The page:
2D and 3D Combination
I brought a screenshot of my environment with one of the posed characters into Krita, where I had originally worked on designs for the characters. Krita is very similar to Photoshop, but I prefer the brushes and can work quicker with them, which at this point in production is a necessity. My first test matched my chosen designs for the characters, but they were hard to read and looked quite weird. I decided to try incorporating something I had explored during my concepts, which was to have the face and hands a (flat) separate colour from the clothing. This worked a lot better and helped show where the character was looking, so I think I will continue with this following the positive feedback from presentations on it. I do think I’ll need to be careful with the hands disappearing against similar colours on the environment, so while I am reworking my bog foliage I will make sure that these warmer pinks are away from where we need to see the characters hands clearly.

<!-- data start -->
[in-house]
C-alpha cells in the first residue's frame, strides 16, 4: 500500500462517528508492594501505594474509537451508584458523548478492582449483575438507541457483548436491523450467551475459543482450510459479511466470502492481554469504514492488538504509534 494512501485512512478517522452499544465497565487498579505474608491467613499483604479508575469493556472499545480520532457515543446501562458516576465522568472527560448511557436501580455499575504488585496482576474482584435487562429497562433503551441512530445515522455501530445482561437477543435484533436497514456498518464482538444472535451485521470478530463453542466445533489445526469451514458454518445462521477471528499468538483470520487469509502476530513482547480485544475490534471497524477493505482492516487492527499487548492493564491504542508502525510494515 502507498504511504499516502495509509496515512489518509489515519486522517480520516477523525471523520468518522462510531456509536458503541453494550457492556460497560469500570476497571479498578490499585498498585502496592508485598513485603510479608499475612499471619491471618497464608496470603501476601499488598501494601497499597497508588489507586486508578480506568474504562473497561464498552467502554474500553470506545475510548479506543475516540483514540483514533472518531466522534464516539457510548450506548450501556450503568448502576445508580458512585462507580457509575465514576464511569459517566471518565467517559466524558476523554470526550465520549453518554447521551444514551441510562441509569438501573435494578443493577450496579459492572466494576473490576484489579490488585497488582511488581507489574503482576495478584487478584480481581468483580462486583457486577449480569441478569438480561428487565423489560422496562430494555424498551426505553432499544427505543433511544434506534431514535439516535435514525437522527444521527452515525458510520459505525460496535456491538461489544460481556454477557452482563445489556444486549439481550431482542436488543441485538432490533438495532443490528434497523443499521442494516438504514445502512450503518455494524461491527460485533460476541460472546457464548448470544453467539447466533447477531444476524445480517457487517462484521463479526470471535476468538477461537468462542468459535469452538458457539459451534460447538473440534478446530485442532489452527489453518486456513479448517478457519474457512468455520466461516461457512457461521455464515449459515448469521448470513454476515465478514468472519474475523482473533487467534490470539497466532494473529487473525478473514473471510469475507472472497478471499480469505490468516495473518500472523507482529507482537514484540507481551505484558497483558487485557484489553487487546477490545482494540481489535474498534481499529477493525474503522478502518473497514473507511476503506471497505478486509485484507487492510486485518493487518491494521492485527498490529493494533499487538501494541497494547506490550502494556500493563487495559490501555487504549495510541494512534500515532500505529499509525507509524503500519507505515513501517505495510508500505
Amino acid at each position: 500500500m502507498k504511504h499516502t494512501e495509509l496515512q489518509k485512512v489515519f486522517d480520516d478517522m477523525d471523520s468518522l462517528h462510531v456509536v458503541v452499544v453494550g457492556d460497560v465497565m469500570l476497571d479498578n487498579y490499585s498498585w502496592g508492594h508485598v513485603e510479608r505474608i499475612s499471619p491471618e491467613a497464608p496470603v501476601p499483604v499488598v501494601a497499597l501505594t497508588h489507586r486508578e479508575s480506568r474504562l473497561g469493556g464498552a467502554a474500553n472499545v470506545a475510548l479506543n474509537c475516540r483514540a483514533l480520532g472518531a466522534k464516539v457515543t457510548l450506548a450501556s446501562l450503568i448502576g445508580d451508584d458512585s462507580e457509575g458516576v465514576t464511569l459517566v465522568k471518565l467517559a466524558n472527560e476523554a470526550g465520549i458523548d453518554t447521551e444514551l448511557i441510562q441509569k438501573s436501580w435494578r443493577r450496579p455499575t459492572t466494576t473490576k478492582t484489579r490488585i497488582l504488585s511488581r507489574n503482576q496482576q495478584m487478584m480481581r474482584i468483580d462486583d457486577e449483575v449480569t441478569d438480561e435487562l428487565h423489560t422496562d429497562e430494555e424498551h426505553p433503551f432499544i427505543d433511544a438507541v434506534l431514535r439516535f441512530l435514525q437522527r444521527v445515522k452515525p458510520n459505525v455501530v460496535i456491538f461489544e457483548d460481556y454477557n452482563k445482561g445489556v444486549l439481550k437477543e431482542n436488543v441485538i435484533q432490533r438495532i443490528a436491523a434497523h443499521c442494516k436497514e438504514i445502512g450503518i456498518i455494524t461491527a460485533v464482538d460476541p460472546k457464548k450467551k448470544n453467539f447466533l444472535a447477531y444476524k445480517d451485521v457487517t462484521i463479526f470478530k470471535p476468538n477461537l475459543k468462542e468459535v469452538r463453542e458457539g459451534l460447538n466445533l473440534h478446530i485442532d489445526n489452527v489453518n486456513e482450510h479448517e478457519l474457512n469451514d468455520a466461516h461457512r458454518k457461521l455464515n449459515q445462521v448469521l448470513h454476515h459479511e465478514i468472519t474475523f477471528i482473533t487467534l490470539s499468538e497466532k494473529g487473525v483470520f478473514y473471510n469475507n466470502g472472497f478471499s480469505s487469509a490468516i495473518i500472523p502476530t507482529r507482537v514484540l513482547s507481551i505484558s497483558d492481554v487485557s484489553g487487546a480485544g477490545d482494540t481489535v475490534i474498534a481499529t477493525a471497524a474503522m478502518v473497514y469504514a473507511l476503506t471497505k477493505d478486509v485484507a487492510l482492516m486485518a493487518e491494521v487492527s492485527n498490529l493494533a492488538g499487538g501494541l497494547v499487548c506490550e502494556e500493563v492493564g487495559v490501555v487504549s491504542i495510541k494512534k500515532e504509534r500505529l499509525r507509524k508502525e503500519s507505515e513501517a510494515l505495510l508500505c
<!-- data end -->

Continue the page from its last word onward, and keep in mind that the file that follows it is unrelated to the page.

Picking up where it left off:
Above: First test. Looks somewhat clunky. Below: Second test. Clearer to identify hands and face. Lighting helps bring out the forms that are lost with the flat colouration.
Having the 3D characters in the scene has sped up the 2D significantly and taken some of the pressure off of working out perspective and poses now. The other benefit of having these models is that they will cast shadows onto the grass that will work believably with my 2D work and be able to change as needed.
My steps for the 2D will be create all the flat colour poses, then arrange all of my lighting in Unreal. From here I will be able to use the lighting on the models as a quick reference for the 2D lighting to save me time.
Below: The light affecting the 3D model in Unreal according to my directional light. I can also change the material as I need to see the lighting more clearly than the black material.